Celebrating National Seniors Day

On Sunday October 1 we celebrate National Seniors Day, an opportunity to honour and appreciate our elders. Every day we are blessed with the opportunity to learn from our Residents as they share their stories and wisdom with us.

This year we want to share a story about a special couple of dancers: Mary and Charlie. They were born into working class families in the Maritimes in the early 1920's. When they were babies they were bundled up against the winter weather and whisked away on sleighs to dances or "socials" as they were called. Their parents would dance the night away; dancing the waltz, the foxtrot, the hot new dance, the Charleston and of course, the scandalous Tango until the wee hours. As Mary and Charlie grew from toddlers into children they continued to attend "dances" where they were admonished to "behave". Behave they did not, but they did develop a love of dance!

In the 1930's they began a life-long courtship. They continued to attend dances and socials. They perfected the Lindy Hop, the Shimmy and the Jitterbug. Their finest dancing was reserved for their wedding night when the dancing continued until dawn when the farmers had to leave to tend to livestock.

The 1940's meant World War II and much rationing, hardship and dance! Charlie was disappointed to learn that his flat feet excluded him from service, but not from dance! Mary and Charlie organized dances for service men and women on-leave, giving them an evening free from the horrors of war. The chance to learn the latest Latin dances like the Rumba, the Mambo and the Swing, provided a welcome distraction for these brave men and women. The opportunity to dance with your best girl or guy was a welcome reprieve from the battlefields. Many couples met at these dances and God willing, they continued on a lifelong waltz.

The 1950's brought Rock'n'Roll and teenagers to Mary and Charlie's household. They encouraged their children's friends to gather at their home, to roll up the living room rug and dance! Not to be outdone by the kids they happily learned the latest dances: the Hand-jive, the Twist and the Stroll.

The 1960's brought children's weddings and grandchildren to Mary and Charlie. They were always excited when after all the planning and preparations were done, the ceremony over, the reception began and they could at last dance! They were game to try the latest dances; the Locomotion, the Mashed Potato, the Swim and the Hully Gully but were happiest when waltzing gracefully around the room. Charlie was fond of saying that he loved to make the other men jealous by dancing past them Mary's "caboose". Charlie was after all, a CP Railway man.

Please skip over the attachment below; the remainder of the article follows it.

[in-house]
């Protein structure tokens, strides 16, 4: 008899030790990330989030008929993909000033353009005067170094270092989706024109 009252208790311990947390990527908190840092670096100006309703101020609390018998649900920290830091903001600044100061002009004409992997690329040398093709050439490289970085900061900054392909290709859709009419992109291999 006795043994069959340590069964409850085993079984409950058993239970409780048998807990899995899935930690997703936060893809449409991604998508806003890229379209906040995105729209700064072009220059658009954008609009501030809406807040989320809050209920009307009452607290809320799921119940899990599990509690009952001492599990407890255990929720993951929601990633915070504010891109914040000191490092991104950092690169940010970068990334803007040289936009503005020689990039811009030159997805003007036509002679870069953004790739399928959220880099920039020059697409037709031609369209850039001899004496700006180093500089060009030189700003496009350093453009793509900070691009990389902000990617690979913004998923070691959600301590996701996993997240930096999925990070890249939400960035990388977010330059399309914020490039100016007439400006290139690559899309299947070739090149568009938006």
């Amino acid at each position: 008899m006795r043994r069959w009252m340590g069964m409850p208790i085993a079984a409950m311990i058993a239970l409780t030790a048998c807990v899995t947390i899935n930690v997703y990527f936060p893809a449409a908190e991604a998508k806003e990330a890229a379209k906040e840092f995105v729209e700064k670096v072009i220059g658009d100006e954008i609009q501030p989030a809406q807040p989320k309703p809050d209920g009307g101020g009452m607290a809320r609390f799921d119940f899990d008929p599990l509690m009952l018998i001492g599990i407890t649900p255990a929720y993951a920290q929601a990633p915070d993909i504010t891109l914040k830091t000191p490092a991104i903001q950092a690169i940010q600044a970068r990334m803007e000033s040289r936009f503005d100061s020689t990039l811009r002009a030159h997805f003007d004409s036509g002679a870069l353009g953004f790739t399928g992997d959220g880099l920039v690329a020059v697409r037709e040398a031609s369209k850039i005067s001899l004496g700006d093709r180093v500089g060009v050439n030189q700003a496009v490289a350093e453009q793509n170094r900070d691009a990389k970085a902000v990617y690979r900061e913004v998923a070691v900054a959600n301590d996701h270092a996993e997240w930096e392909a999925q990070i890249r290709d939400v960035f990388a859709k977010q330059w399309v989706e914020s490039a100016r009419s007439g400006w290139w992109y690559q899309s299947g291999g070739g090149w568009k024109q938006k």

The 1970's brought travelling to Mary and Charlie. They happily discovered Hawaii. They saw Elvis in Hawaii in concert, sang "Tiny Bubbles" with Don Ho and decided that Disco was not for them. Charlie did remark that he had a white suit long before John Travolta in Saturday Night Fever. Mary suggested that global relations would be a whole lot better if countries held state dances, instead of state dinners.

The 1980's brought change to Mary and Charlie. Alzheimer's ugly grasp on Mary began to take its toll and they decided to move into Seniors Housing. Unfortunately, they were not blessed to find a campus of care that was suitable for both, such as the Village at Smith Creek, so they were forced to live miles apart for the first time in their married lives. Charlie visited Mary frequently and travelled with a "boom box" so that he could play her favourite music and if she was feeling up to it, they could dance in the hallways. Imagine their surprise when Charlie hit play one day and they were blasted with Hip Hop music - their grandson had been visiting and had left his cassette tape in Grampy's boom box. Everyone howled with laughter about that and the Care Team never failed to ask Charlie if he brought his "hip hop"!

Today we honour our Senior Residents for their many contributions to our lives and to society. We owe a debt of gratitude that can never be repaid; but perhaps we can share a smile, a laugh and most importantly a dance!

Kate Dusik | Marketing Manager for Kelowna Region